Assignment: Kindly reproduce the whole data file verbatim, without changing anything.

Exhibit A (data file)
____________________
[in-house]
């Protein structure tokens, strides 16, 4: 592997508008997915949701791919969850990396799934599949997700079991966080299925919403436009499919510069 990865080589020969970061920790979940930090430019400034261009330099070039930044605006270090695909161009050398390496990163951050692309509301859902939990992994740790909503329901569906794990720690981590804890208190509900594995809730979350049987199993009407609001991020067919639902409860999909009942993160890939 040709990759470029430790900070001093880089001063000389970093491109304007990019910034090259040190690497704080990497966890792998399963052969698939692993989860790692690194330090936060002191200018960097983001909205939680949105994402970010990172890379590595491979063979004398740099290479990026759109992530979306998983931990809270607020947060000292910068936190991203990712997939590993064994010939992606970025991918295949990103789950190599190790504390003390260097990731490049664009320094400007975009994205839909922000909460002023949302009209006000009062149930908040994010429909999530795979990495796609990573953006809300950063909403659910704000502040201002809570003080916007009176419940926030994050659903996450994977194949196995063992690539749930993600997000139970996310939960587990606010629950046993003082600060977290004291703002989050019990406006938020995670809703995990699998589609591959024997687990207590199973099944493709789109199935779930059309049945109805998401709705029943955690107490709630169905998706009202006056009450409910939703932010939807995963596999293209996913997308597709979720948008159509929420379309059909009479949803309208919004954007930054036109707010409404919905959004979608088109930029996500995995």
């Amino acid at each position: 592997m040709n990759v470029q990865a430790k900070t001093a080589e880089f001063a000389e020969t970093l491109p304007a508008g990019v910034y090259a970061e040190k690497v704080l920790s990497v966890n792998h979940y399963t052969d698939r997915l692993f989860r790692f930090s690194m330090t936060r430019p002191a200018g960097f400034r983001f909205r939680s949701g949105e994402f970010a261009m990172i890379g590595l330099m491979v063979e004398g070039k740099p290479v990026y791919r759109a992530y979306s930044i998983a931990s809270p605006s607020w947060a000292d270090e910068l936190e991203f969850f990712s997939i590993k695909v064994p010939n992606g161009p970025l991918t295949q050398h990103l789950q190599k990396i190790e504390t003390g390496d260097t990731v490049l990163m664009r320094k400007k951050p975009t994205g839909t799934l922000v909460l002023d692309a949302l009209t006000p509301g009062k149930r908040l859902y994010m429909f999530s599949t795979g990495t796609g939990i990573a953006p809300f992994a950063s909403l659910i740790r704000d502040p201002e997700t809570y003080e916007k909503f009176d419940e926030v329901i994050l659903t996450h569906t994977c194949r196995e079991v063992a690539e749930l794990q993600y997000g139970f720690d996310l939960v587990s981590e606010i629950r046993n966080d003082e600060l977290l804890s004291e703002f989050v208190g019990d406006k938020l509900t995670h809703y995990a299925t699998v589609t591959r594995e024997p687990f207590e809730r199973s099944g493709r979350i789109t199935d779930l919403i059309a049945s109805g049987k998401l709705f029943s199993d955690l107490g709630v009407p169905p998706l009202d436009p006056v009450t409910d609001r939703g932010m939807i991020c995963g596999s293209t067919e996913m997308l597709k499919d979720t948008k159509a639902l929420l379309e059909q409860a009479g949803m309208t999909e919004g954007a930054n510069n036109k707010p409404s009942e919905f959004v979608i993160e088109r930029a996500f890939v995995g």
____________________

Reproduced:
[in-house]
């Protein structure tokens, strides 16, 4: 592997508008997915949701791919969850990396799934599949997700079991966080299925919403436009499919510069 990865080589020969970061920790979940930090430019400034261009330099070039930044605006270090695909161009050398390496990163951050692309509301859902939990992994740790909503329901569906794990720690981590804890208190509900594995809730979350049987199993009407609001991020067919639902409860999909009942993160890939 040709990759470029430790900070001093880089001063000389970093491109304007990019910034090259040190690497704080990497966890792998399963052969698939692993989860790692690194330090936060002191200018960097983001909205939680949105994402970010990172890379590595491979063979004398740099290479990026759109992530979306998983931990809270607020947060000292910068936190991203990712997939590993064994010939992606970025991918295949990103789950190599190790504390003390260097990731490049664009320094400007975009994205839909922000909460002023949302009209006000009062149930908040994010429909999530795979990495796609990573953006809300950063909403659910704000502040201002809570003080916007009176419940926030994050659903996450994977194949196995063992690539749930993600997000139970996310939960587990606010629950046993003082600060977290004291703002989050019990406006938020995670809703995990699998589609591959024997687990207590199973099944493709789109199935779930059309049945109805998401709705029943955690107490709630169905998706009202006056009450409910939703932010939807995963596999293209996913997308597709979720948008159509929420379309059909009479949803309208919004954007930054036109707010409404919905959004979608088109930029996500995995």
């Amino acid at each position: 592997m040709n990759v470029q990865a430790k900070t001093a080589e880089f001063a000389e020969t970093l491109p304007a508008g990019v910034y090259a970061e040190k690497v704080l920790s990497v966890n792998h979940y399963t052969d698939r997915l692993f989860r790692f930090s690194m330090t936060r430019p002191a200018g960097f400034r983001f909205r939680s949701g949105e994402f970010a261009m990172i890379g590595l330099m491979v063979e004398g070039k740099p290479v990026y791919r759109a992530y979306s930044i998983a931990s809270p605006s607020w947060a000292d270090e910068l936190e991203f969850f990712s997939i590993k695909v064994p010939n992606g161009p970025l991918t295949q050398h990103l789950q190599k990396i190790e504390t003390g390496d260097t990731v490049l990163m664009r320094k400007k951050p975009t994205g839909t799934l922000v909460l002023d692309a949302l009209t006000p509301g009062k149930r908040l859902y994010m429909f999530s599949t795979g990495t796609g939990i990573a953006p809300f992994a950063s909403l659910i740790r704000d502040p201002e997700t809570y003080e916007k909503f009176d419940e926030v329901i994050l659903t996450h569906t994977c194949r196995e079991v063992a690539e749930l794990q993600y997000g139970f720690d996310l939960v587990s981590e606010i629950r046993n966080d003082e600060l977290l804890s004291e703002f989050v208190g019990d406006k938020l509900t995670h809703y995990a299925t699998v589609t591959r594995e024997p687990f207590e809730r199973s099944g493709r979350i789109t199935d779930l919403i059309a049945s109805g049987k998401l709705f029943s199993d955690l107490g709630v009407p169905p998706l009202d436009p006056v009450t409910d609001r939703g932010m939807i991020c995963g596999s293209t067919e996913m997308l597709k499919d979720t948008k159509a639902l929420l379309e059909q409860a009479g949803m309208t999909e919004g954007a930054n510069n036109k707010p409404s009942e919905f959004v979608i993160e088109r930029a996500f890939v995995g």